Gayaneh – Sabre Dance Chopin, orch. Stravinsky
Waltz in E flat, Op.18 (Grande valse brillante) Richard Rodney Bennett
Lilliburlero Variations [world premiere of orchestral version] Holst
A Song of the Night, Op.19/1 Elgar
Pomp and Circumstance March No.4 in G, Op.39/4
The Rough Guide to the Proms Family Orchestra
Introduction and Rondo capriccioso, Op.28 Britten
The Young Person’s Guide to the Orchestra – Variations and Fugue on a Theme by Purcell, Op.34
Jennifer Pike (violin)
BBC Proms Family Orchestra & Chorus
Lincoln Abbotts (director)
Sunday, July 26, 2009 Royal Albert Hall, London
Written by Chris Caspell
The opportunity of a “free family prom” attracted many first-timers to a classical music concert; indeed of the two-thirds-full Royal Albert Hall many were children. Producing a suitable concert for such a wide age-group has significant challenges.
Khachaturian’s ‘Sabre Dance’ from his score for the ballet Gayaneh accompanies an Armenian sabre-wielding war-dance. This performance was a sleepy affair, all the notes in the right place, but lacking energy and drive. The relaxed pace continued into Stravinsky’s orchestration of Chopin’s ‘Grande valse brillante’ which was far Chopin’s vivo marking. Stravinsky made this arrangement for Diaghilev’s Paris production of Les sylphides (music by Chopin orchestrated by numerous composers. In the Arena, a young girl did an impromptu ballet indicating that perhaps the tempo was correct, after all!
Richard Rodney Bennett’s Lilliburlero Variations dates from 2007, the Irish march-tune used as a set of variations for two pianos; this orchestration was made this year for this Prom and received a sympathetic performance. Holst’s A Song of the Night was written in 1905 but was unpublished until 1984, fifty years after Holst died. It’s a sumptuous piece and was excellently played by former BBC Young Musician Jennifer Pike. Tecwyn Evans’s time spent in the opera-house pit stood him in good stead as he steered the orchestra expertly through Holst’s intricate elaboration of the main theme.
The youngest children now restless, parents trying to calm their offspring, what better than a bit of Elgar to round off the first half? His Fourth Pomp and Circumstance March was written after the composer returned from a trip to the USA where he had conducted his oratorios “The Kingdom” and “The Apostles”. Sonorous playing by the brass brought the hall to life once more as an antidote to the excellent, but non-child-friendly music heard before it.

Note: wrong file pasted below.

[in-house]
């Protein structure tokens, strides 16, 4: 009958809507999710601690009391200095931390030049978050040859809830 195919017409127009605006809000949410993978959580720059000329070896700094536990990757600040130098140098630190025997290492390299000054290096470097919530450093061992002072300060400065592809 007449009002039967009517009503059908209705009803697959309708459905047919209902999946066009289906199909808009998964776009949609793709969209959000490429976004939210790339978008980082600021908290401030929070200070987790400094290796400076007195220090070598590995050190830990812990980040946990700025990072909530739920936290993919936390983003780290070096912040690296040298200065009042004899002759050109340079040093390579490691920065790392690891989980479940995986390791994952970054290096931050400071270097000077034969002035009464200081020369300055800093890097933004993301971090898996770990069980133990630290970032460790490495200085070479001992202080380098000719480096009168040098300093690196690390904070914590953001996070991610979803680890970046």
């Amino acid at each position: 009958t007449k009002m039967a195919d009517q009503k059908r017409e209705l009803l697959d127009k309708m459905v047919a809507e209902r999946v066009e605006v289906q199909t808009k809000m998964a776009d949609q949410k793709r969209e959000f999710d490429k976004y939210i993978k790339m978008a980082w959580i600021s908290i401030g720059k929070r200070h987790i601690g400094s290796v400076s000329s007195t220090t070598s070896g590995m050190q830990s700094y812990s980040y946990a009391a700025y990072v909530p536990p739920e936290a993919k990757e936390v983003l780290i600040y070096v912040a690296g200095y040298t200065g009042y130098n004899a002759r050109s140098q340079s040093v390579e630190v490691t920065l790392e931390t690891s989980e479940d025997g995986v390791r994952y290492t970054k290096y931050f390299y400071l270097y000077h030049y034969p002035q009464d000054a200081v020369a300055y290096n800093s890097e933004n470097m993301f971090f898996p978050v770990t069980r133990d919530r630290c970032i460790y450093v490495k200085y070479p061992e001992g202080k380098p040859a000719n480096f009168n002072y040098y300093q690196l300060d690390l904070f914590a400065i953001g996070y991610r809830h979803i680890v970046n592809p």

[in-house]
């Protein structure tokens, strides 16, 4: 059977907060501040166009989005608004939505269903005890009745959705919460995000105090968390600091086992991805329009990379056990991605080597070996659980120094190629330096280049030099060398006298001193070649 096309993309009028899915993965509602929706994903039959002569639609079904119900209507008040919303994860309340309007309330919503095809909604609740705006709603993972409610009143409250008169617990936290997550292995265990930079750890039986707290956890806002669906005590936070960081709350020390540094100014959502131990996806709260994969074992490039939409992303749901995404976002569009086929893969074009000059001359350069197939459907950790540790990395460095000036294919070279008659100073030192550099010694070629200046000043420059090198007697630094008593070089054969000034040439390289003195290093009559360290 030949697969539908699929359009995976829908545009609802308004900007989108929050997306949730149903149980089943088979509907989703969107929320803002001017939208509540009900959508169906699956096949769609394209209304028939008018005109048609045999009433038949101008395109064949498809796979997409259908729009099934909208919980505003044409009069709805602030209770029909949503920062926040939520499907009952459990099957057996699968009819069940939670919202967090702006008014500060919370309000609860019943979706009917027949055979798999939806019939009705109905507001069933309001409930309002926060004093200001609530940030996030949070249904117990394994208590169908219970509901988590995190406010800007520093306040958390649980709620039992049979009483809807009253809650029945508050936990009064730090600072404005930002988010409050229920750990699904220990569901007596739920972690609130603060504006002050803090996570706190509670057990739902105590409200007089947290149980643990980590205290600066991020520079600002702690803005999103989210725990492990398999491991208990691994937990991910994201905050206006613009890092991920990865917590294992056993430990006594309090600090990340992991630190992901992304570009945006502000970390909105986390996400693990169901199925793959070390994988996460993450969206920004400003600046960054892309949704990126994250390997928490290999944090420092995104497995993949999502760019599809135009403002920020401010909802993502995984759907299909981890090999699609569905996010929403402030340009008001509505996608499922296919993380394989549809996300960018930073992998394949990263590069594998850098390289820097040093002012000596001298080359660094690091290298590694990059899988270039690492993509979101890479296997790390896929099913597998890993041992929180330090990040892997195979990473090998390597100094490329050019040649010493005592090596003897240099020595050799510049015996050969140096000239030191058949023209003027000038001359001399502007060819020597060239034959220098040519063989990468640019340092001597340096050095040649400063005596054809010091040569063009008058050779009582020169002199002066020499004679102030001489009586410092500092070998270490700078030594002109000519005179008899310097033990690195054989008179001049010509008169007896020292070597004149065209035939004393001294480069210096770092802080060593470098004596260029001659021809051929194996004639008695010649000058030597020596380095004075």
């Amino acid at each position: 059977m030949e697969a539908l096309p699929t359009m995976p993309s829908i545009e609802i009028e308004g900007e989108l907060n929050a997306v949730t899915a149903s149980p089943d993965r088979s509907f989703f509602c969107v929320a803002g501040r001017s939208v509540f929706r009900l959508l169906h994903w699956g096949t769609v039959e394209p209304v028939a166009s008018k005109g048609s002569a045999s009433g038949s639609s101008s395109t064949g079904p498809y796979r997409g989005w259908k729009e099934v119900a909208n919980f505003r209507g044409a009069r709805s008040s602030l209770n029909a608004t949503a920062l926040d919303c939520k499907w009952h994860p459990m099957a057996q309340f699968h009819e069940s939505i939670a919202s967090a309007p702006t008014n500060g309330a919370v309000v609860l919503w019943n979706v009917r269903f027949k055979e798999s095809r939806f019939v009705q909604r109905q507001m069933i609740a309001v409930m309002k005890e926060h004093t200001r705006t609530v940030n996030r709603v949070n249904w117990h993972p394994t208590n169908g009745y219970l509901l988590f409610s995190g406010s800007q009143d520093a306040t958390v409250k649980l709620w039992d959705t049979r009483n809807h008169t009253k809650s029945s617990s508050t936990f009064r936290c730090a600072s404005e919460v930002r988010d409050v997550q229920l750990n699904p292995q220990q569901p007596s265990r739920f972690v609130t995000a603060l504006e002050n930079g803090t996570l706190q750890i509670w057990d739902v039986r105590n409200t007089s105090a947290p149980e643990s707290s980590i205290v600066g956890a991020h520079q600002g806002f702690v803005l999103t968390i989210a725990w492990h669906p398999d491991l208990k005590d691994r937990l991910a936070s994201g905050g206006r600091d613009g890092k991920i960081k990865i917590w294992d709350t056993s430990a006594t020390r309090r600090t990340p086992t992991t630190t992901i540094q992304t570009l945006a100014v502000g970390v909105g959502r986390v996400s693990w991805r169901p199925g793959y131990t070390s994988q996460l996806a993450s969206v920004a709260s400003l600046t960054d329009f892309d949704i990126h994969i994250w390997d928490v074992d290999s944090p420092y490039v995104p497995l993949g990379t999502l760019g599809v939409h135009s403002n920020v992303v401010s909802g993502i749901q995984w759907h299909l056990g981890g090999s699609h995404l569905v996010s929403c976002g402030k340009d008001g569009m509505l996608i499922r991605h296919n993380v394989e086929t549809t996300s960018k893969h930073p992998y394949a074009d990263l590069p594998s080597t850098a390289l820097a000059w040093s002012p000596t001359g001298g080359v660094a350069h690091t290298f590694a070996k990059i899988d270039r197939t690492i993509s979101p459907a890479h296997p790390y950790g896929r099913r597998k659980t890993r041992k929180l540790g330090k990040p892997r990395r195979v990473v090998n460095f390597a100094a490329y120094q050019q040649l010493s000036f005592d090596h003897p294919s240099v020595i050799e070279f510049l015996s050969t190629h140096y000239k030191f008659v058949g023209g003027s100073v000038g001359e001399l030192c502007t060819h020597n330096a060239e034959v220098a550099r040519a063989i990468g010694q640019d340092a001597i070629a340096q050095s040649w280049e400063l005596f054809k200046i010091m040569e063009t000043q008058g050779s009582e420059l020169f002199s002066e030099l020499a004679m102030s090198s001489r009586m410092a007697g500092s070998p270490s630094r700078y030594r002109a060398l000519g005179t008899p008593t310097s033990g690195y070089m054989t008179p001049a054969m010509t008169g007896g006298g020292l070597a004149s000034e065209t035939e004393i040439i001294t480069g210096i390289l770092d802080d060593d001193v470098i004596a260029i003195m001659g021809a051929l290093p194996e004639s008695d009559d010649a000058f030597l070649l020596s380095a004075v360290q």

The interval bought valuable time for the scene change that was necessary for the collaborative work to come out of the Proms Family Orchestra and its director Lincoln Abbotts. He has been the driving force behind projects that bring together musicians of all ages and experiences and from 2003 to last year he was Learning Consultant to the BBC Proms and an inspirational leader to goad what could potentially be a ramshackle group of bangers, scrapers and blowers into a musical cohesion that is attractive to listen to and disciplined. The Rough Guide to the Proms Family Orchestra was inspired by Britten’s ‘Young Person’s Guide…’ and quotes from it. The text by “Bard of Barnsley” Ian McMillan emphasises the ethos behind the enterprise. The piece had clear folk-idioms running through it, both English and Algerian, surely representing the multicultural society that is the United Kingdom today.
Another substantial platform change was necessary to make way for the return of the BBC Philharmonic. At this point, as well as others, a compere would have been welcomed to smooth the gap. Sarah Walker’s contribution, though helpful, was only there at the start of each half.
As with the Holst, the BBC Philharmonic in Saint-Saëns’s Introduction and Rondo capriccioso was matched perfectly to Jennifer Pike’s whimsical tone. As the finale, the orchestra was dissected and put back together in Britten’s The Young Person’s Guide to the Orchestra. The composer wrote the piece in November 1945 for the Ministry of Education to demonstrate the instruments of the orchestra to schoolchildren. With that in mind, it seems a trick was missed by not showing the children assembled in the audience what instruments look like before the piece was played. No matter though as the BBC Philharmonic was on fine form, proudly at its best.
Critically the publicity machine should have made it clear that this concert was really not suitable for very young children. This was however billed as a family concert and its attractive programme together with a daytime slot and free-ticket price made it an ideal introduction to live classical music.